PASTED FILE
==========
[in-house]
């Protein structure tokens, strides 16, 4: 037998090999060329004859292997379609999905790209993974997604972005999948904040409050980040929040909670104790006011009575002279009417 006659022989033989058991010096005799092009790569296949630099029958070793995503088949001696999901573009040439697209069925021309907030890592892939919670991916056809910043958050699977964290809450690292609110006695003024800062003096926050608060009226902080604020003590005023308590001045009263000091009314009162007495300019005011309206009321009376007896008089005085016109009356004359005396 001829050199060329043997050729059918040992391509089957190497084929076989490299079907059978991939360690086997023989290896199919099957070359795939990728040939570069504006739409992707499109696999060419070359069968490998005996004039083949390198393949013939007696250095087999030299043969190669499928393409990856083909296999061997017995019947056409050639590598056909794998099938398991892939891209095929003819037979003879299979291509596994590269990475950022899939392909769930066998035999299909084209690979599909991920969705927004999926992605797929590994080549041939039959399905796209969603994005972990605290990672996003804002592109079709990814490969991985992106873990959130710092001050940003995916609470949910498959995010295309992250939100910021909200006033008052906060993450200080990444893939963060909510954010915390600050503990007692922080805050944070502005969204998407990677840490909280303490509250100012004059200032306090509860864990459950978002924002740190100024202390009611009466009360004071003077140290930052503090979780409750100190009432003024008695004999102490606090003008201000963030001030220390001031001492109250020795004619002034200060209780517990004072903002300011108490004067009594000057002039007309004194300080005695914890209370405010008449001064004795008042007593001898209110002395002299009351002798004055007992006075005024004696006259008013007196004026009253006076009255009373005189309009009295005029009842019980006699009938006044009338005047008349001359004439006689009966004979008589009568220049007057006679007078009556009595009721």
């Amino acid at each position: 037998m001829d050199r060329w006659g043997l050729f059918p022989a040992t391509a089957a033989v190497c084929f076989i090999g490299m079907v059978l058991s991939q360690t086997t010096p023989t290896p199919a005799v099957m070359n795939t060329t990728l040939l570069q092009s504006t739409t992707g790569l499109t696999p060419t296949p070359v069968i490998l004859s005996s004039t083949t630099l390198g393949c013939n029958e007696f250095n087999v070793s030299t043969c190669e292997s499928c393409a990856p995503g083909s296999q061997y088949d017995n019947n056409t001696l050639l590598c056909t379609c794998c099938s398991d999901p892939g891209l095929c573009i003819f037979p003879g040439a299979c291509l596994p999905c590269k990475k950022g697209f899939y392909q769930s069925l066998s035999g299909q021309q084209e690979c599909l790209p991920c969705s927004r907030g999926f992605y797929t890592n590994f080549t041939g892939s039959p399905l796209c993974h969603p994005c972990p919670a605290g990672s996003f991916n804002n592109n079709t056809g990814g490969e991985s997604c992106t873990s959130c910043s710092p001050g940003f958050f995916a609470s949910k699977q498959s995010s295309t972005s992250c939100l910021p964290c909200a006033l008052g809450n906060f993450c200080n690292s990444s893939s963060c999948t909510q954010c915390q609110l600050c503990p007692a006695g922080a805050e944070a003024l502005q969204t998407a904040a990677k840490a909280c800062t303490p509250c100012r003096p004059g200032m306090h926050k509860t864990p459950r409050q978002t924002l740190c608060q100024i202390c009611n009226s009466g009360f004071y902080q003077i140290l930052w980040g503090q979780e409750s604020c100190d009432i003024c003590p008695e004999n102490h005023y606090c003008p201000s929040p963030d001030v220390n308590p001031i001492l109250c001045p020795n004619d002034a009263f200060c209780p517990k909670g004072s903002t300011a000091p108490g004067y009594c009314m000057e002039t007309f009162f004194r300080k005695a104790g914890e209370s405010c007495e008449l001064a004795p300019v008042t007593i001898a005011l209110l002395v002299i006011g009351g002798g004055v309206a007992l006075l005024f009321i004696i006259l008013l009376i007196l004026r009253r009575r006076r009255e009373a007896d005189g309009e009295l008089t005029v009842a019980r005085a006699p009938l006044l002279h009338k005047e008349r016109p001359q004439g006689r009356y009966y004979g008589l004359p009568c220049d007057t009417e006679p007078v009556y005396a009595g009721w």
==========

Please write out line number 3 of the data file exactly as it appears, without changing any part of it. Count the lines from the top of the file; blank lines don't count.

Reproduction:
């Amino acid at each position: 037998m001829d050199r060329w006659g043997l050729f059918p022989a040992t391509a089957a033989v190497c084929f076989i090999g490299m079907v059978l058991s991939q360690t086997t010096p023989t290896p199919a005799v099957m070359n795939t060329t990728l040939l570069q092009s504006t739409t992707g790569l499109t696999p060419t296949p070359v069968i490998l004859s005996s004039t083949t630099l390198g393949c013939n029958e007696f250095n087999v070793s030299t043969c190669e292997s499928c393409a990856p995503g083909s296999q061997y088949d017995n019947n056409t001696l050639l590598c056909t379609c794998c099938s398991d999901p892939g891209l095929c573009i003819f037979p003879g040439a299979c291509l596994p999905c590269k990475k950022g697209f899939y392909q769930s069925l066998s035999g299909q021309q084209e690979c599909l790209p991920c969705s927004r907030g999926f992605y797929t890592n590994f080549t041939g892939s039959p399905l796209c993974h969603p994005c972990p919670a605290g990672s996003f991916n804002n592109n079709t056809g990814g490969e991985s997604c992106t873990s959130c910043s710092p001050g940003f958050f995916a609470s949910k699977q498959s995010s295309t972005s992250c939100l910021p964290c909200a006033l008052g809450n906060f993450c200080n690292s990444s893939s963060c999948t909510q954010c915390q609110l600050c503990p007692a006695g922080a805050e944070a003024l502005q969204t998407a904040a990677k840490a909280c800062t303490p509250c100012r003096p004059g200032m306090h926050k509860t864990p459950r409050q978002t924002l740190c608060q100024i202390c009611n009226s009466g009360f004071y902080q003077i140290l930052w980040g503090q979780e409750s604020c100190d009432i003024c003590p008695e004999n102490h005023y606090c003008p201000s929040p963030d001030v220390n308590p001031i001492l109250c001045p020795n004619d002034a009263f200060c209780p517990k909670g004072s903002t300011a000091p108490g004067y009594c009314m000057e002039t007309f009162f004194r300080k005695a104790g914890e209370s405010c007495e008449l001064a004795p300019v008042t007593i001898a005011l209110l002395v002299i006011g009351g002798g004055v309206a007992l006075l005024f009321i004696i006259l008013l009376i007196l004026r009253r009575r006076r009255e009373a007896d005189g309009e009295l008089t005029v009842a019980r005085a006699p009938l006044l002279h009338k005047e008349r016109p001359q004439g006689r009356y009966y004979g008589l004359p009568c220049d007057t009417e006679p007078v009556y005396a009595g009721w």